MILWAUKEE — On their weekend off, Airmen with the Wisconsin Air National Guard's 128th Air Refueling Wing, the 115th Fighter Wing and Volk Field brought their spouses to downtown Milwaukee at an off-site retreat to conduct important training. Their mission: spend quality time with each other, enjoy the city, and laugh their way to a better marriage."Our greatest resource that the Air Force has is our members," said Lt. Col. Matthew Friese, the head chaplain with the 128th Air Refueling Wing. "You can have the best equipment in the world, but if you don't have the best trained and prepared Airmen, the best equipment doesn't matter."Airmen with the 128th Air Refueling Wing Religious Support Team facilitated a Strong Bonds event to build individual and family resiliency through relationship education at the DoubleTree Hotel in Milwaukee Jan. 23-25.
Gov. Scott Walker and senior Wisconsin National Guard leaders were on hand for a Freedom Salute ceremony Feb. 7 in Middleton, Wisconsin. The ceremony honored the service and sacrifices made by Soldiers of three Wisconsin Army National Guard units that returned home in December.Soldiers from Battery A, 1st Battalion, 121st Field Artillery, a high-mobility artillery rocket system (HIMARS) unit based in Sussex, Wisconsin, returned home in December with 41 Soldiers. Approximately half of the unit remains deployed in Afghanistan. They are expected to return home by the end of February.Nearly 160 Soldiers from the Chippewa Falls, Wisconsin-based 829th Engineer Company were mobilized and deployed to Afghanistan in support of Operation Enduring Freedom to conduct retrograde operations as part of the larger drawdown of U.S. forces in the region.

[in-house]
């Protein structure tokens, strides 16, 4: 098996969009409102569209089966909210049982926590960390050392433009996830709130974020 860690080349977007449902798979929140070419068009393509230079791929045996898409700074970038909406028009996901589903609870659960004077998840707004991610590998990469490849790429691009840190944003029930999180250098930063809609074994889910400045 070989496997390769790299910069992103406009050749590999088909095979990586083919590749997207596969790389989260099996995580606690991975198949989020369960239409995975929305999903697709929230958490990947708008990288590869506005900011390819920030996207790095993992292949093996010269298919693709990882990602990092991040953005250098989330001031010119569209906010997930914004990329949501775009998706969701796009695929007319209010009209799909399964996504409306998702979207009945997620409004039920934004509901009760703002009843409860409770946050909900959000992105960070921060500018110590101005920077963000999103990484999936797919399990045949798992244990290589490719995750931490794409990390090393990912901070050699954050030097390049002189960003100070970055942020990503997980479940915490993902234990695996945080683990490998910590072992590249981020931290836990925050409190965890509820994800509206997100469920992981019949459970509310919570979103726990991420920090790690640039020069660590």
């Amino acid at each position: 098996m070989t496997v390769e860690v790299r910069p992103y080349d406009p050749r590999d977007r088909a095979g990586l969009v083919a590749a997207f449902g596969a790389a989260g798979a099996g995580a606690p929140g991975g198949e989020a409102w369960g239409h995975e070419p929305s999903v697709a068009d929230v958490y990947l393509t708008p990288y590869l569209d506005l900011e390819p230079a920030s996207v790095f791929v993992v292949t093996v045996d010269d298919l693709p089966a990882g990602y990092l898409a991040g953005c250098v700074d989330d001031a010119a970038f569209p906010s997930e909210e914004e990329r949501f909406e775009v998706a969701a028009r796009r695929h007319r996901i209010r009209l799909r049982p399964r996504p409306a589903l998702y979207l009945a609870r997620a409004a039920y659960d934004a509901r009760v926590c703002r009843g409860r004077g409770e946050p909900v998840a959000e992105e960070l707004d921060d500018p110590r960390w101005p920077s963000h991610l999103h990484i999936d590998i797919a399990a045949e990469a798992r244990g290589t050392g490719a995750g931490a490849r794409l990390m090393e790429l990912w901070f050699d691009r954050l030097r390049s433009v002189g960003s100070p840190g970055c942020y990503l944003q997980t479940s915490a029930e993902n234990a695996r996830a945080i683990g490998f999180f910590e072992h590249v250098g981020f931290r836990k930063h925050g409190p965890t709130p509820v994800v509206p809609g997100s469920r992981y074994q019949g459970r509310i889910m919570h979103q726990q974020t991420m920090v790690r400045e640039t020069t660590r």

One of the Wisconsin Army National Guard's largest troop formations has a new command team at the helm after a formal ceremony in Milwaukee Feb. 8.The nearly 1,700-Soldier 157th Maneuver Enhancement Brigade, known as the "Iron Brigade," bid farewell to outgoing commander Col. John Schroeder and Command Sgt. Maj. Ralph Rosemore after nearly two years leading the brigade. Col. David O'Donahue and Command Sgt. Maj. Daniel Sullivan replaced them.For their efforts in shaping the Iron Brigade, Schroeder and Rosemore were each awarded the Meritorious Service Medal. Schroeder will become the Wisconsin Army National Guard's next chief of staff, while Rosemore will take over as the operations sergeant major in the 64th Troop Command.
Wisconsin Army National Guard Spc. Alexander Zerbst received the Purple Heart Medal during a ceremony Sunday, Feb. 8 at the Richards Street Armory in Milwaukee.The medal was awarded to Zerbst for wounds received when his vehicle was hit by an improvised explosive device while he was deployed to Iraq in 2007. At the time of the attack, Zerbst was serving with the Wisconsin Army National Guard's Troop E, 105th Cavalry."Everything kicked in," said Zerbst of the incident. "Instinct and training kicked in. We just kind of kept going and didn't think too much of it. The vehicle was still running and drivable, so we just kept going to where we needed to get to."